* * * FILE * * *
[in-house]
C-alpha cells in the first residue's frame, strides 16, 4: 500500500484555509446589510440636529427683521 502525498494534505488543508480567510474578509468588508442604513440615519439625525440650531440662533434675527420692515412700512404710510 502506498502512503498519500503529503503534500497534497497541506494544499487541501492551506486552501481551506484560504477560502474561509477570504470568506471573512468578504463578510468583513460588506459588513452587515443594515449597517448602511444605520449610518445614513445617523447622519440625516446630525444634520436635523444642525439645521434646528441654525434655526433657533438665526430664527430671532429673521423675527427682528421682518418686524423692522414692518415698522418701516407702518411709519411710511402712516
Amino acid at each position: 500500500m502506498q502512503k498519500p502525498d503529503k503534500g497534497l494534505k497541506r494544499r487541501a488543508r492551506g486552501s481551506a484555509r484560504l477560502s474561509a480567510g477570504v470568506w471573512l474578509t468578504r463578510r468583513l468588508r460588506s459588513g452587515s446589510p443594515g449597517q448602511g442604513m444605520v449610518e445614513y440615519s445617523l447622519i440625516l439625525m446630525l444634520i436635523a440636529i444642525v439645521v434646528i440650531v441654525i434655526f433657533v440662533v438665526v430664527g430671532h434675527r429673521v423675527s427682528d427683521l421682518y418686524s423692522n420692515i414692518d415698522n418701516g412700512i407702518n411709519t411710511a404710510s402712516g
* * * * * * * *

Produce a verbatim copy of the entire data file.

[in-house]
C-alpha cells in the first residue's frame, strides 16, 4: 500500500484555509446589510440636529427683521 502525498494534505488543508480567510474578509468588508442604513440615519439625525440650531440662533434675527420692515412700512404710510 502506498502512503498519500503529503503534500497534497497541506494544499487541501492551506486552501481551506484560504477560502474561509477570504470568506471573512468578504463578510468583513460588506459588513452587515443594515449597517448602511444605520449610518445614513445617523447622519440625516446630525444634520436635523444642525439645521434646528441654525434655526433657533438665526430664527430671532429673521423675527427682528421682518418686524423692522414692518415698522418701516407702518411709519411710511402712516
Amino acid at each position: 500500500m502506498q502512503k498519500p502525498d503529503k503534500g497534497l494534505k497541506r494544499r487541501a488543508r492551506g486552501s481551506a484555509r484560504l477560502s474561509a480567510g477570504v470568506w471573512l474578509t468578504r463578510r468583513l468588508r460588506s459588513g452587515s446589510p443594515g449597517q448602511g442604513m444605520v449610518e445614513y440615519s445617523l447622519i440625516l439625525m446630525l444634520i436635523a440636529i444642525v439645521v434646528i440650531v441654525i434655526f433657533v440662533v438665526v430664527g430671532h434675527r429673521v423675527s427682528d427683521l421682518y418686524s423692522n420692515i414692518d415698522n418701516g412700512i407702518n411709519t411710511a404710510s402712516g